The health of hundreds of UK patients is at risk because their GPs are secretly being paid to use them as guinea pigs in drug trials, an investigator has told the BBC.
GPs are paid up to £2,000 for each patient testing a medicine
Peter Jay of Medico Legal Investigations, the only British company specialising in medical research fraud, has tracked down 26 cases involving GPs and hospital doctors in recent years.
All but one of the doctors has been found guilty of serious professional misconduct by the General Medical Council.
Mr Jay, a former Detective Chief Inspector, said a small number of trusted family doctors were forging patient consent forms and fabricating data to earn extra cash.
"Several thousand patients are taking part in trials in the UK," he told BBC One's Real Story programme. "Those involved in fraudulent or dishonest ones will probably be in the hundreds."
Real Story looked at the case of Dr Robert Adams of Letchworth, Kent who was last year found guilty by the General Medical Council of putting patients on clinical trials without informed consent, forging data and pocketing himself over £100,000 in the process.
Trust me, I'm a Doctor
BBC One, 1930GMT
Tuesday, 9 November, 2004
According to Mr Jay, doctors are still exploiting their position of trust in this way.
Fraud 'costing millions'
"We've had cases where a patient thinks he or she is signing a receipt when in fact it's a consent form to take part in a study.
"It should be signed willingly and the patient must be told that he or she can withdraw at any time and be given as much information as possible."
Quite often, says Mr Jay, a doctor will be asked to recruit 20 patients but will recruit five or six and make up the rest.
Peter Jay began investigating research fraud after retiring from the CID
Pharmaceutical professionals are becoming aware of the way fabricated data impacts on their whole industry. A bad drug getting on the market can cost a company millions because they have to abandon a development process, which can take up to 12 years.
For a typical trial involving 20 patients over a two-year period, a pharmaceutical firm will pay a GP up to £2,000 per patient.
Mr Jay follows up tip-offs on a doctor's misconduct from drugs companies, health authorities or even from a GP's own partner.
He then approaches the GP's health authority for the initials and date of birth of each patient. Letters are then prepared and forwarded in bulk to a primary care trust which is asked to identify each person, address the envelopes and forward them on.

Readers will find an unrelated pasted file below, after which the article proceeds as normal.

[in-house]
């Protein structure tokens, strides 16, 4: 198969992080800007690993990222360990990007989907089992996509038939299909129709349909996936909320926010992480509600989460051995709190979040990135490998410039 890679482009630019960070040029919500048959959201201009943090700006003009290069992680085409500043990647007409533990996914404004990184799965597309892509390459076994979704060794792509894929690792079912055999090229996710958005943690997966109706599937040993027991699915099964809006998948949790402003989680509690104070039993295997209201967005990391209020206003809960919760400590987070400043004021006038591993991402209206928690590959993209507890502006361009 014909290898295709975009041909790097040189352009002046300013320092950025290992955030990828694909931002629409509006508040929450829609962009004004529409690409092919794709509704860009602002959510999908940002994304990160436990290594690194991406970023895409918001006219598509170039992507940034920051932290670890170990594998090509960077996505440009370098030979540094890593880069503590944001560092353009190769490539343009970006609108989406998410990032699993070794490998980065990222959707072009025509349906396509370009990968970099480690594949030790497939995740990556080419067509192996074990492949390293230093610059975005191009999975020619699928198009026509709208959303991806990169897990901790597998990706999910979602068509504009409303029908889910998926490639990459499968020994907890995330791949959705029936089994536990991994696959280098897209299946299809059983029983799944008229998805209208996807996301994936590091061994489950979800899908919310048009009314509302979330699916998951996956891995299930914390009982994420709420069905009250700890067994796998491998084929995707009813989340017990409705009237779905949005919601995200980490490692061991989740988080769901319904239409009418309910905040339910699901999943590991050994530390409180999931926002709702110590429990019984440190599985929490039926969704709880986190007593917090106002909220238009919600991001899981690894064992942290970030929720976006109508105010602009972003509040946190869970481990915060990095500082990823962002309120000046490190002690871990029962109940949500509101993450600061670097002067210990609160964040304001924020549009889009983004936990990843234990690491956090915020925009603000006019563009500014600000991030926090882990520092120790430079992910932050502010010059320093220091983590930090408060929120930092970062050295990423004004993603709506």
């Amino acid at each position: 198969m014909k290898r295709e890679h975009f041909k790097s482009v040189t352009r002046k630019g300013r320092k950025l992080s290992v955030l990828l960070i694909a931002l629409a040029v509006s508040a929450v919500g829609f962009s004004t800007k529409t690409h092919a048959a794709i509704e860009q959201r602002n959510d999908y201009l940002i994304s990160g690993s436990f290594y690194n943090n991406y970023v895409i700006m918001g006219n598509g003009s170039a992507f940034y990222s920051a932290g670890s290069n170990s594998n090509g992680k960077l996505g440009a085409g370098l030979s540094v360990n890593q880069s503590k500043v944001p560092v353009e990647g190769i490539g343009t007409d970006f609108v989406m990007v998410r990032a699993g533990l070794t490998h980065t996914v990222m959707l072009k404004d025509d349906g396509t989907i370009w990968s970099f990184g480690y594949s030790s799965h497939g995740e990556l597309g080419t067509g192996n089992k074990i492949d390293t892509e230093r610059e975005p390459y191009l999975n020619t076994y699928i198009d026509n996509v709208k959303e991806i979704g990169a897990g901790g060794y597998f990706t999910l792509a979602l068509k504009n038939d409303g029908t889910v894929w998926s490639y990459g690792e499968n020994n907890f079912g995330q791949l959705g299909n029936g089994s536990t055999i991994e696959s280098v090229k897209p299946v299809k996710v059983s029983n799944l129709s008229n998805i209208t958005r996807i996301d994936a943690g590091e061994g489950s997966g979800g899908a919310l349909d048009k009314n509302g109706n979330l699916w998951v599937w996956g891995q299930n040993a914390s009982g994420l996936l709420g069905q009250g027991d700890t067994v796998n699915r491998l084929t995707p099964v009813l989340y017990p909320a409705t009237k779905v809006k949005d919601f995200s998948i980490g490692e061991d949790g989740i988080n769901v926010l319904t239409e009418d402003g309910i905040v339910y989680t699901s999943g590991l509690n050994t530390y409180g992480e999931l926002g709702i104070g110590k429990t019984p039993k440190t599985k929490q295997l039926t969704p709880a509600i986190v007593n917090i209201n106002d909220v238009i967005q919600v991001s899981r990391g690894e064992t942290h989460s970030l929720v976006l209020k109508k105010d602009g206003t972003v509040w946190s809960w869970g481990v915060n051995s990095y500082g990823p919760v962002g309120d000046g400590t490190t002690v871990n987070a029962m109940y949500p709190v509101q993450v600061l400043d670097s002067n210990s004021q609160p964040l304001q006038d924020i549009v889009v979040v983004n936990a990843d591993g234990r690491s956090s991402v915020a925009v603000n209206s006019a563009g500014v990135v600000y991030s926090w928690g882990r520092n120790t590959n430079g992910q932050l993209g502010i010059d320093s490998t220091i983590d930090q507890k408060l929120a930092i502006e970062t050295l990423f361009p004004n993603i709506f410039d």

The investigation process then relies on the co-operation of the patient in filling in their details on a tear off slip and expressing a willingness to talk to Mr Jay.
The response rate is about 70%.
Once their notes state they are testing a particular drug, patients who have never developed the illness in question could have their future healthcare, job applications and insurance affected.
"The hypertension and depression studies seem to be the easiest to fabricate," said Mr Jay, "although we've had quite a few paediatric studies involving inhalers. Thankfully we've never had a problem in the oncology areas."
Should a patient in a fraudulent drug trial find themselves needing emergency treatment of any kind, a routine phone call from the hospital to their practice could, in the worst case scenario, prove fatal.
"It might be that the practice nurse there sees in the notes that the patient is on a study medication.
"The hospital could react to that by saying, 'Thank God we found out about that because now we know we can't use the first line treatment that we had in mind.'"
Sharing this concern is the group of GPs who have formed 'No Free Lunch', dissatisfied with the General Medical Council's ability to campaign against the offers of money, gifts or hospitality from the pharmaceutical industry.
Their spokesman Dr Des Spence told Real Story: "Recent research showed that twice as many people die from drug interactions and drug reactions than die on the roads. It's a very significant risk."
Just as worringly, the majority of patients whose trust is abused are elderly because, according to Mr Jay, "younger ones tend to question things more."
One doctor he investigated had tricked an elderly woman into giving large quantities of blood every month to satisfy the requirements of three different studies her GP was signed up to.
New legislation should see pharmaceutical companies dealing more aggressively with research misconduct. An EU directive came into force earlier this year introducing compulsory spot checks of drug trials by government-appointed inspectors.
And the government plans to set up an official body to investigate research fraud and misconduct, the National Panel For Research Integrity, by summer 2005.
But Mr Jay said that until then investigations such as his own, which were without any legal powers, would have to struggle along on good will.
Real Story: BBC One, Monday, 8 November 2004, 1930 GMT and streamed on the Real Story website.